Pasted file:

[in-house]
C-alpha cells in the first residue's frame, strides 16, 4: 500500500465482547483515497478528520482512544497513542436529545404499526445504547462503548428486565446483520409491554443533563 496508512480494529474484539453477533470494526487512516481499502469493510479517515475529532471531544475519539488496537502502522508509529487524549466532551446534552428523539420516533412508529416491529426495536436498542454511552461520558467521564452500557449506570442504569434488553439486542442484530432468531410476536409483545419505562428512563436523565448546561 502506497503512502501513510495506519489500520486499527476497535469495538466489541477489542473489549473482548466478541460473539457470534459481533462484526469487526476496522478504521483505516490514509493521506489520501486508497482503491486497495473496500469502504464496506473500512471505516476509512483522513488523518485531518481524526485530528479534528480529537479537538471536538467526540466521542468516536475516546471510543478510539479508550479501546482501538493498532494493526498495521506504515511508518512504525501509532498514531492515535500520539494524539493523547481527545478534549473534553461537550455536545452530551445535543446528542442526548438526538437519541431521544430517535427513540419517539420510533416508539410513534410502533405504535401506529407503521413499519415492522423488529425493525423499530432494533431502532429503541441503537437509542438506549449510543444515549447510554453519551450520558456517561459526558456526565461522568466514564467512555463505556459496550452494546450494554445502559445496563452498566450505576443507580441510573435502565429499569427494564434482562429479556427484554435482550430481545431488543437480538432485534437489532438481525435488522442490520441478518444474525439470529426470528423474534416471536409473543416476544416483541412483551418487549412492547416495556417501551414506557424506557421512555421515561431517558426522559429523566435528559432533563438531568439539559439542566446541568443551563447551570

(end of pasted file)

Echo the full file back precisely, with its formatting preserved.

[in-house]
C-alpha cells in the first residue's frame, strides 16, 4: 500500500465482547483515497478528520482512544497513542436529545404499526445504547462503548428486565446483520409491554443533563 496508512480494529474484539453477533470494526487512516481499502469493510479517515475529532471531544475519539488496537502502522508509529487524549466532551446534552428523539420516533412508529416491529426495536436498542454511552461520558467521564452500557449506570442504569434488553439486542442484530432468531410476536409483545419505562428512563436523565448546561 502506497503512502501513510495506519489500520486499527476497535469495538466489541477489542473489549473482548466478541460473539457470534459481533462484526469487526476496522478504521483505516490514509493521506489520501486508497482503491486497495473496500469502504464496506473500512471505516476509512483522513488523518485531518481524526485530528479534528480529537479537538471536538467526540466521542468516536475516546471510543478510539479508550479501546482501538493498532494493526498495521506504515511508518512504525501509532498514531492515535500520539494524539493523547481527545478534549473534553461537550455536545452530551445535543446528542442526548438526538437519541431521544430517535427513540419517539420510533416508539410513534410502533405504535401506529407503521413499519415492522423488529425493525423499530432494533431502532429503541441503537437509542438506549449510543444515549447510554453519551450520558456517561459526558456526565461522568466514564467512555463505556459496550452494546450494554445502559445496563452498566450505576443507580441510573435502565429499569427494564434482562429479556427484554435482550430481545431488543437480538432485534437489532438481525435488522442490520441478518444474525439470529426470528423474534416471536409473543416476544416483541412483551418487549412492547416495556417501551414506557424506557421512555421515561431517558426522559429523566435528559432533563438531568439539559439542566446541568443551563447551570